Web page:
ATLANTA – Georgia will not be allocated additional congressional seats by the U.S. Census during the coming decade for the first time since the 1980s.
The first 2020 Census numbers released Monday by the U.S. Census Bureau show Georgia will retain the same 14 U.S. House districts the Peach State was awarded following the 2010 Census. Combined with the state’s two U.S. senators, that will give Georgia 16 electoral votes for the 2024 and 2028 presidential elections.
Georgia is among 37 states that will neither gain nor lose congressional seats, Ron Jarmin, the Census Bureau’s acting director, told reporters during a news conference. Only 13 states will gain or lose seats, the smallest shift since 1941, he said.
The state of Texas will gain two congressional seats, while five other states – Colorado, Florida, Montana, North Carolina and Oregon – will gain one each.
Each of seven states – California, Illinois, Michigan, New York, Ohio, Pennsylvania and West Virginia – will lose one seat.
Jarmin said the relatively small number of states adding or losing congressional seats reflected the second slowest population growth in history for the nation as a whole.
The U.S. population as of April 1, 2020, stood at 331.4 million, up 7.4% over the 2010 Census.
The South was the nation’s fastest growing region during the past decade, with a population increase of 10.2%. The West was next at 9.2%. The Northeast and Midwest grew at much slower rates, 4.1% and 3.1% respectively.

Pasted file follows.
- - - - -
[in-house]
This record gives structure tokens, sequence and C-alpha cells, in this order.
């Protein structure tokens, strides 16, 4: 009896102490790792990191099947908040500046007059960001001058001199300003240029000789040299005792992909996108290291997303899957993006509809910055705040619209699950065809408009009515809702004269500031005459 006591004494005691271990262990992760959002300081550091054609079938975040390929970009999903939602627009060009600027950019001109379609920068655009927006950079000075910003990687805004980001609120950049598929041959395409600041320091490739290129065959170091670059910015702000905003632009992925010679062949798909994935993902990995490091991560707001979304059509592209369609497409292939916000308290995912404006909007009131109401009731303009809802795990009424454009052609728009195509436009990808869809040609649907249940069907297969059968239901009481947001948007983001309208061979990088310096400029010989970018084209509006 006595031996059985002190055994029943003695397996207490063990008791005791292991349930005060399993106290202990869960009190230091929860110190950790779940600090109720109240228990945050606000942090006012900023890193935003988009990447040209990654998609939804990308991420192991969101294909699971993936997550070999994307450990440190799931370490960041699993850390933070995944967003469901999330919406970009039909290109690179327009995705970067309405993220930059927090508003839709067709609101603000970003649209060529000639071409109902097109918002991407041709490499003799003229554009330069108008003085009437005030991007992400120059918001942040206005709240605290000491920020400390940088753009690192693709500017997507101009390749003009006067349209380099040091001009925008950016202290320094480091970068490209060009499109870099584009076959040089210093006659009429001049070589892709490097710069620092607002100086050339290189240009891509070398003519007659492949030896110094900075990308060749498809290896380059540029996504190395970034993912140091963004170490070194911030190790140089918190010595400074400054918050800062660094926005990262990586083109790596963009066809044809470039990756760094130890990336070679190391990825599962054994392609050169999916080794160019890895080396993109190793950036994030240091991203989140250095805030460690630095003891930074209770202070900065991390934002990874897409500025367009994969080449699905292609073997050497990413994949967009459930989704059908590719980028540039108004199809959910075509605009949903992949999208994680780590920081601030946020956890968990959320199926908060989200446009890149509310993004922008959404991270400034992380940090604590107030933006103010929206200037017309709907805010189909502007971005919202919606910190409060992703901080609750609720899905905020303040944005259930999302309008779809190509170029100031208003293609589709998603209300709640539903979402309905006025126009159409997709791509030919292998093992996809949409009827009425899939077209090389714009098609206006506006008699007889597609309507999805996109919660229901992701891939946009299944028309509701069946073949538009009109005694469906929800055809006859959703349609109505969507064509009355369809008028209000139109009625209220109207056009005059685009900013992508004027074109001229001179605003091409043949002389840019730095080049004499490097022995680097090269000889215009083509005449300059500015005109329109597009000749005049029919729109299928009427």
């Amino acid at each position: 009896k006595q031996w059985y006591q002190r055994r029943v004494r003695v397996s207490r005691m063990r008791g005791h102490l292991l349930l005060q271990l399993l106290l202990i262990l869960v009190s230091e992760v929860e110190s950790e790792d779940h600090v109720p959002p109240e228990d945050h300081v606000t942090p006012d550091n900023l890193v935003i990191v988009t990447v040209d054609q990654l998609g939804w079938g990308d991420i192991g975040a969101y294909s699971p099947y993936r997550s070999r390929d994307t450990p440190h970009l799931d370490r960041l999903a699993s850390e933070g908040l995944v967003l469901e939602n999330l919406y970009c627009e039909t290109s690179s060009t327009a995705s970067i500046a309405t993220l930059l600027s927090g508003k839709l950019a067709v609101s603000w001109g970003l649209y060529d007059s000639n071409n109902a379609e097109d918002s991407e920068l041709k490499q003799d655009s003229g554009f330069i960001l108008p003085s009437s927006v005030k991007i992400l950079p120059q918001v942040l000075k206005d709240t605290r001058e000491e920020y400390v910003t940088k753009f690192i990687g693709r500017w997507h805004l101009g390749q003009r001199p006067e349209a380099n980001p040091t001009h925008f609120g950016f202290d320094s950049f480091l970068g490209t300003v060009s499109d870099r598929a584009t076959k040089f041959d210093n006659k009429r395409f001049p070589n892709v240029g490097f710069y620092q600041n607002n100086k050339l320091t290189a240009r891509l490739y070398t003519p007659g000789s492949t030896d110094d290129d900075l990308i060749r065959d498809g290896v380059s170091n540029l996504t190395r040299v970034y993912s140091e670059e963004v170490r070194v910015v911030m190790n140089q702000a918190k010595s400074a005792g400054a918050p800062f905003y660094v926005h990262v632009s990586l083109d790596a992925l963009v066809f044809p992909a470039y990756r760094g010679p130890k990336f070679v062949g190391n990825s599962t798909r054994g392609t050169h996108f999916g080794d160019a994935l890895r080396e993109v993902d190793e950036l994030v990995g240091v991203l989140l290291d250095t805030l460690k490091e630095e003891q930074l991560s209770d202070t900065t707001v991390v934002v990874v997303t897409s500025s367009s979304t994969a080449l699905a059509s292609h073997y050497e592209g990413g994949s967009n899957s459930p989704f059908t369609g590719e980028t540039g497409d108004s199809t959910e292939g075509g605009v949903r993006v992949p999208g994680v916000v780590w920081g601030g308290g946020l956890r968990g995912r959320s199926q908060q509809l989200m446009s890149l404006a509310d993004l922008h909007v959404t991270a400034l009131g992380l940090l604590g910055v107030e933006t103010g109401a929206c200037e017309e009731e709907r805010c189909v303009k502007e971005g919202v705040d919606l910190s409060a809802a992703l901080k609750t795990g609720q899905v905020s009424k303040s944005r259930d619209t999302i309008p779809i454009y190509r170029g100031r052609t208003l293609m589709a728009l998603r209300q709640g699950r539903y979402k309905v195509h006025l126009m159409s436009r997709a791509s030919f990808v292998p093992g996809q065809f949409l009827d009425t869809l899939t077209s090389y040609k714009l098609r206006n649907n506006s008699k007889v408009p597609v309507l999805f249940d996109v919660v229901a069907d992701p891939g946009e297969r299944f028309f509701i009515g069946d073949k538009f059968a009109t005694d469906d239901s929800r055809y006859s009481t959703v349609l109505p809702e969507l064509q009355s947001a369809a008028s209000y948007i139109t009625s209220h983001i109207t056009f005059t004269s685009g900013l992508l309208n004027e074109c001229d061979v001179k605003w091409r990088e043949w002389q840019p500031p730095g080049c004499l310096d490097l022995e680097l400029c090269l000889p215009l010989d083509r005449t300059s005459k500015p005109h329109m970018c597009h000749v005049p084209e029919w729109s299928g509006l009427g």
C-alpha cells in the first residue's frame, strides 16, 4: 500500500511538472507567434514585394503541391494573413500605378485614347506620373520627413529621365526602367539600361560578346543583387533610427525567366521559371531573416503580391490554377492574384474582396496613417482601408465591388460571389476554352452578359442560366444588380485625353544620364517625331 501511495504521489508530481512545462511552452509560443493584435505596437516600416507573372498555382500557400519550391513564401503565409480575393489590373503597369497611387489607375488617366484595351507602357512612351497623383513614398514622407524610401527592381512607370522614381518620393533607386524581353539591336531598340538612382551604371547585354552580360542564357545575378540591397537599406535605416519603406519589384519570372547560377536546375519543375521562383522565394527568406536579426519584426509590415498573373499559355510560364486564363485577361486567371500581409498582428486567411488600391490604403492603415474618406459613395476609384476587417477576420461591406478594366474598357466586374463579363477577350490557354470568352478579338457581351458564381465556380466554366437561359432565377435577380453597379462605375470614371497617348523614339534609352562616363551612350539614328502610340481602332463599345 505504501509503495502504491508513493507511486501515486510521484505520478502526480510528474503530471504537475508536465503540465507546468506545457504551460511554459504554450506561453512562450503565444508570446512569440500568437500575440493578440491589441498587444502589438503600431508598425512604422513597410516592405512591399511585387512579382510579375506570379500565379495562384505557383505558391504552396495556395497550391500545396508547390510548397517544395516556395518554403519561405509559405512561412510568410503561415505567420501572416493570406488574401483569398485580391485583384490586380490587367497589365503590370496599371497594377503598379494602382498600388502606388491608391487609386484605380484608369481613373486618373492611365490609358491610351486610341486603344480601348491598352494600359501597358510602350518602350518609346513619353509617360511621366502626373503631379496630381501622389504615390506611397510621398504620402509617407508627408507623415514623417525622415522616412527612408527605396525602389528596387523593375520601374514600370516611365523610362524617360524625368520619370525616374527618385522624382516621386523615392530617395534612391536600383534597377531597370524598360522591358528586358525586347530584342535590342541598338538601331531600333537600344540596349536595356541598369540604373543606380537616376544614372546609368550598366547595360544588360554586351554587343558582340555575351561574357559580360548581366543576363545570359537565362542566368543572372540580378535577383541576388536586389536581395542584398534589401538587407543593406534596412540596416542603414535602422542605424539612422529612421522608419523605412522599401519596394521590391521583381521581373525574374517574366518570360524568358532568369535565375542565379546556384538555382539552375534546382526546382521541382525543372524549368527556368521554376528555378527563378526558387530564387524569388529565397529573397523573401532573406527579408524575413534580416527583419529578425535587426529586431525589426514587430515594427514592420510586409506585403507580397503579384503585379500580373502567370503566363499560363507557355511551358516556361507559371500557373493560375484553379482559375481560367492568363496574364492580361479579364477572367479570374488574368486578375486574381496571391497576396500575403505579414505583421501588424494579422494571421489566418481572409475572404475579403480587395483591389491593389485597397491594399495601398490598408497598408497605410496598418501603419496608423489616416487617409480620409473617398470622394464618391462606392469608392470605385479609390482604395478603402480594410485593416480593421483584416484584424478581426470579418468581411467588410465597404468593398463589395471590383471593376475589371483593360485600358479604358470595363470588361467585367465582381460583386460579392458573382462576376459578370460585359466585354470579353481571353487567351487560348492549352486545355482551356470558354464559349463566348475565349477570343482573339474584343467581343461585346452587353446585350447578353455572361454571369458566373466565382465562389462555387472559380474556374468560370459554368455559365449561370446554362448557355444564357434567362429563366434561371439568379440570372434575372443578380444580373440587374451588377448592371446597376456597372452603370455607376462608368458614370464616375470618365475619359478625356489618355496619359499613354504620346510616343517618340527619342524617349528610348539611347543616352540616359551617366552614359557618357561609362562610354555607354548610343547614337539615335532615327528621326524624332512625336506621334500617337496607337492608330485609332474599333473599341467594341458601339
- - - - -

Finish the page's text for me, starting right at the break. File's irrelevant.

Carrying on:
Utah was the fastest growing state in the U.S., with a population increase of 18.4%. Among just three states that lost population during the last decade, West Virginia’s 3.2% decline was the largest.
Georgia remains the nation’s eighth-most populous state with a population of 10.7 million, up from 9.7 million a decade ago.
U.S. Secretary of Commerce Gina Raimondo said the 2020 Census was hampered not only by the coronavirus pandemic but by wildfires in the West and a particularly active hurricane season.
The Census Bureau originally expected to release the first numbers by the end of last month but was delayed.
“2020 brought unprecedented challenges,” Raimondo said. “The Census Bureau had to quickly adopt its operations to confront these challenges head on.”
The 2020 Census – the 24th once-a-decade population count in U.S. history going back to 1790 – was the first to be conducted online.
Jarmin said two-thirds of Americans completed the census on their own between January and March of last year. Census takers were sent out in person to contact those who did not respond online, with an emphasis on historically undercounted areas, he said.
The General Assembly will use local data the Census Bureau will release later this year to redraw Georgia’s congressional and legislative district boundaries to reflect shifts in population within the state.
Georgia had 10 congressional districts throughout the 1970s and 1980s. Rapid population growth led the Census Bureau to allocate an 11th House seat to Georgia following the 1990 Census, 13 seats after the 2000 population count and 14 seats following the 2010 Census.